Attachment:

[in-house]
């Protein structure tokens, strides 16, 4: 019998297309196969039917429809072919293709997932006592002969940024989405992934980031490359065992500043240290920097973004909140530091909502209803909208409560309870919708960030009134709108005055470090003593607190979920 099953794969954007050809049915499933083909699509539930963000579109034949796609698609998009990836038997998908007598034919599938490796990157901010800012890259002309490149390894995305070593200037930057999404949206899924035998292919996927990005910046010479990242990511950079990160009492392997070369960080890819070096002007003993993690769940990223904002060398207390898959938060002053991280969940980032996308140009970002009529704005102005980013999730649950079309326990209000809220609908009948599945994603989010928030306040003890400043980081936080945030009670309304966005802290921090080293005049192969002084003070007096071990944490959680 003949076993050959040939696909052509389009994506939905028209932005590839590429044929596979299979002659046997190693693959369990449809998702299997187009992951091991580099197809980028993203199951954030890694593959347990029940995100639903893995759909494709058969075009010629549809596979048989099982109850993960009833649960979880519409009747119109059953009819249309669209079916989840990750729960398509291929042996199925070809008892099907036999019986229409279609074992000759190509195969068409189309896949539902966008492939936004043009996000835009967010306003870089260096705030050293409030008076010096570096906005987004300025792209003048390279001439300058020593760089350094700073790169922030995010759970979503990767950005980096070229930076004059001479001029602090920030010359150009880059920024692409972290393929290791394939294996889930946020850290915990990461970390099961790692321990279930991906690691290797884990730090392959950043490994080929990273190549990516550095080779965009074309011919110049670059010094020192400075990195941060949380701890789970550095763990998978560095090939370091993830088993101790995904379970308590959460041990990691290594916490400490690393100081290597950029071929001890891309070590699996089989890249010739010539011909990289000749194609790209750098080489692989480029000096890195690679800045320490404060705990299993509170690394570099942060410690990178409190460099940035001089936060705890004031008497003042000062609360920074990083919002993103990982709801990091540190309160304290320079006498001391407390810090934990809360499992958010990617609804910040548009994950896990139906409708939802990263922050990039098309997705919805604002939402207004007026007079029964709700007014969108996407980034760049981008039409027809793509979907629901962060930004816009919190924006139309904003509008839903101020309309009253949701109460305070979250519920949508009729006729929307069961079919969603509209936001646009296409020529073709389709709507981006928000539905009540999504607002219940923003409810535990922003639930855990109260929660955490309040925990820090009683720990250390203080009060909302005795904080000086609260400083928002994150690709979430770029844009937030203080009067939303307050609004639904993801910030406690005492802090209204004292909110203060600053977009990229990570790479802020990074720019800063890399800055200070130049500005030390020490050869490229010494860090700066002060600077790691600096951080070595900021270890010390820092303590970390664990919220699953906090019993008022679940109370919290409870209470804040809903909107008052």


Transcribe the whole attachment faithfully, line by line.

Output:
[in-house]
């Protein structure tokens, strides 16, 4: 019998297309196969039917429809072919293709997932006592002969940024989405992934980031490359065992500043240290920097973004909140530091909502209803909208409560309870919708960030009134709108005055470090003593607190979920 099953794969954007050809049915499933083909699509539930963000579109034949796609698609998009990836038997998908007598034919599938490796990157901010800012890259002309490149390894995305070593200037930057999404949206899924035998292919996927990005910046010479990242990511950079990160009492392997070369960080890819070096002007003993993690769940990223904002060398207390898959938060002053991280969940980032996308140009970002009529704005102005980013999730649950079309326990209000809220609908009948599945994603989010928030306040003890400043980081936080945030009670309304966005802290921090080293005049192969002084003070007096071990944490959680 003949076993050959040939696909052509389009994506939905028209932005590839590429044929596979299979002659046997190693693959369990449809998702299997187009992951091991580099197809980028993203199951954030890694593959347990029940995100639903893995759909494709058969075009010629549809596979048989099982109850993960009833649960979880519409009747119109059953009819249309669209079916989840990750729960398509291929042996199925070809008892099907036999019986229409279609074992000759190509195969068409189309896949539902966008492939936004043009996000835009967010306003870089260096705030050293409030008076010096570096906005987004300025792209003048390279001439300058020593760089350094700073790169922030995010759970979503990767950005980096070229930076004059001479001029602090920030010359150009880059920024692409972290393929290791394939294996889930946020850290915990990461970390099961790692321990279930991906690691290797884990730090392959950043490994080929990273190549990516550095080779965009074309011919110049670059010094020192400075990195941060949380701890789970550095763990998978560095090939370091993830088993101790995904379970308590959460041990990691290594916490400490690393100081290597950029071929001890891309070590699996089989890249010739010539011909990289000749194609790209750098080489692989480029000096890195690679800045320490404060705990299993509170690394570099942060410690990178409190460099940035001089936060705890004031008497003042000062609360920074990083919002993103990982709801990091540190309160304290320079006498001391407390810090934990809360499992958010990617609804910040548009994950896990139906409708939802990263922050990039098309997705919805604002939402207004007026007079029964709700007014969108996407980034760049981008039409027809793509979907629901962060930004816009919190924006139309904003509008839903101020309309009253949701109460305070979250519920949508009729006729929307069961079919969603509209936001646009296409020529073709389709709507981006928000539905009540999504607002219940923003409810535990922003639930855990109260929660955490309040925990820090009683720990250390203080009060909302005795904080000086609260400083928002994150690709979430770029844009937030203080009067939303307050609004639904993801910030406690005492802090209204004292909110203060600053977009990229990570790479802020990074720019800063890399800055200070130049500005030390020490050869490229010494860090700066002060600077790691600096951080070595900021270890010390820092303590970390664990919220699953906090019993008022679940109370919290409870209470804040809903909107008052």